• Readmill is a reading app for iPads and iPhones that is the closest thing to Sam Anderson’s vision. You can’t view other’s marginalia in the app (at least not on the iPhone — I haven’t tried the iPad version) but it does allow you to share your highlights and notes publicly on the Web. It supports epub books and PDFs with or without Adobe’s DRM scheme.
  • Findings used to offer a similar service, but only for Kindle books. Then Amazon informed them that that was no longer allowed, and Findings had to shift their focus to sharing clips from web pages only. A shame, and an illustration of the drawbacks of relying on a closed reading system built on a proprietary format.
  • The Mellon Foundation is funding interesting work on ebook annotations. Specifically, they spent nearly 50 grand on a project called Standards Development Workshops on E-Book Annotation Sharing and Social Reading, a community and consensus-building project that you can read about here (PDF). Mellon is also funding the Open Annotation Collaboration, which had a hand in creating the Open Annotation Data Model, which aims to create a framework for sharing annotations between platforms in a way that conforms to the architecture of the World Wide Web.

The idea of sharing highlights and annotations with your friends sounds terrific, and there are a number of smart people working to make it happen. There is enough momentum behind the idea that the future of reading as social seems all but inevitable. But it bears repeating that there is no guarantee that this future will include being able to share with a friend who bought the book from a different store or is reading it on a different device. Amazon just bought Goodreads, perhaps the foremost social network built around books, and while it is unlikely that Goodreads as we know it will go away, it is more likely that future improvements will benefit the Kindle platform only.

What do we mean by “book”?

We have so far successfully avoided that elephant in the room, the question that lodges itself in the back of one’s head when reading about this stuff: Just what is a “book,” anyway? If in a few years’ time paper is gone, if friends’ notes start appearing in my margins, if I find video embedded on the page, if there is no page at all but instead just scrolling text on a screen, is what I’m reading still a book? Or are ebooks something different entirely?

There is a risk here of losing sight of the modest aim of this post, which was to present a sort of snapshot of books today, and instead begin future-gazing. But then again, it’s hard to have a good conversation about books without defining what you’re talking about. So, I’ll cheat: here is a snapshot of talk about the future of the book.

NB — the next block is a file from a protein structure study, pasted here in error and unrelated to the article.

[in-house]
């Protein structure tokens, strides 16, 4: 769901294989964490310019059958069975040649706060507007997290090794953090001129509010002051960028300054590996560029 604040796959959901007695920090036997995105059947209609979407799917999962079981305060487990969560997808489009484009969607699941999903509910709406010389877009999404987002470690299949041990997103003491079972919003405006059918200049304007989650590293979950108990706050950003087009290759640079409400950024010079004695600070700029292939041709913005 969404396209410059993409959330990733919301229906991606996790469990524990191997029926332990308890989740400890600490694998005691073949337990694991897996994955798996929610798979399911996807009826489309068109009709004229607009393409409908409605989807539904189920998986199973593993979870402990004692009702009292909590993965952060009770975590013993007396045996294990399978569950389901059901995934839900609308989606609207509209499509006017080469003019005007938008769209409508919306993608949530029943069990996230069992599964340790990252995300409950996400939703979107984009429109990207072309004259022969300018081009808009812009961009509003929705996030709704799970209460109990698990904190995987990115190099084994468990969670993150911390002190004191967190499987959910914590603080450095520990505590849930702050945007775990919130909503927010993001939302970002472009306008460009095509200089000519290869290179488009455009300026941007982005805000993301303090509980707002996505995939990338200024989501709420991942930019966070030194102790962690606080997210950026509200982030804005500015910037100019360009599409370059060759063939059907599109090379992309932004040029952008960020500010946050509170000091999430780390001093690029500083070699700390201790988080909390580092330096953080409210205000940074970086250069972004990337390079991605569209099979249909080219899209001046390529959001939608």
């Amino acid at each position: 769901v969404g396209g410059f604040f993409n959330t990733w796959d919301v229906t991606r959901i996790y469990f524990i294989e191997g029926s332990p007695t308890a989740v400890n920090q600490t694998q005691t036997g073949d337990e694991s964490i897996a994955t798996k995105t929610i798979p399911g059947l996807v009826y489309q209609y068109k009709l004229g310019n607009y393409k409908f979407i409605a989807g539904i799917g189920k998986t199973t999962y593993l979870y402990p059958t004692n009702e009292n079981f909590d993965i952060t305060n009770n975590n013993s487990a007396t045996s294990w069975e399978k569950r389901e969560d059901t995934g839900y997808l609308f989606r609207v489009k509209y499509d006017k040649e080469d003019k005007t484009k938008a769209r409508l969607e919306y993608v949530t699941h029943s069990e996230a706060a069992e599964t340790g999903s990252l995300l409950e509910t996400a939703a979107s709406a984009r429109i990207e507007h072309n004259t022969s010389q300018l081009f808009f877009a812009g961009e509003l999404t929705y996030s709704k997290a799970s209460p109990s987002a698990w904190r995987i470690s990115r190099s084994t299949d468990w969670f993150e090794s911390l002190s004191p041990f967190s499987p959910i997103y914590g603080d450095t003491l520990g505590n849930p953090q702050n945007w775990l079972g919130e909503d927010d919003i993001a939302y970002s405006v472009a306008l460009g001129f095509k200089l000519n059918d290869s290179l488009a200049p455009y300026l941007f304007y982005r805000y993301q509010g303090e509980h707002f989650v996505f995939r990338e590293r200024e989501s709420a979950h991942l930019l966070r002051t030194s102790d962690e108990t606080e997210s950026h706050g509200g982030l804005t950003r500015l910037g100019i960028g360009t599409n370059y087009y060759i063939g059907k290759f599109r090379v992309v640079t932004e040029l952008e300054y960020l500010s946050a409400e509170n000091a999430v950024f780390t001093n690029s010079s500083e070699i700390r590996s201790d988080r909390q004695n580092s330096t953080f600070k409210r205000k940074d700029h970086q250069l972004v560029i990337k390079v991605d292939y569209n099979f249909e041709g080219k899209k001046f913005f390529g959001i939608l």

Craig Mod, a writer and book designer who thinks a lot about the future of the book, says the book is a system. And while traditionally it has been a system of isolated parts and experiences (a small handful of people producing a book together before sending it out for to be read privately by individual readers) the book of the future will connect readers to publishers, and readers to each other, and books to one another. To reconceive books in the digital age is to grow ligaments between all its constituent parts.

Bob Stein, director of the Institute for the Future of the Book, says the book is a place. That’s the common denominator among the different formats: the book is a place where “people congregate to hash out their thoughts and ideas.”

To say that the book is a system and a place is a good description, but is not a definition. After all, the Web is a system that allows for people to congregate and hash out their ideas, but the Web as a whole isn’t a book. There is some aspect of boundedness that is essential for a book, an authorial presence that structures information into a cohesive whole.

But while the book is evolving so quickly, maybe a definition of what it is we’re talking about would be counterproductive. Better to push the boundaries first and demarcate them later.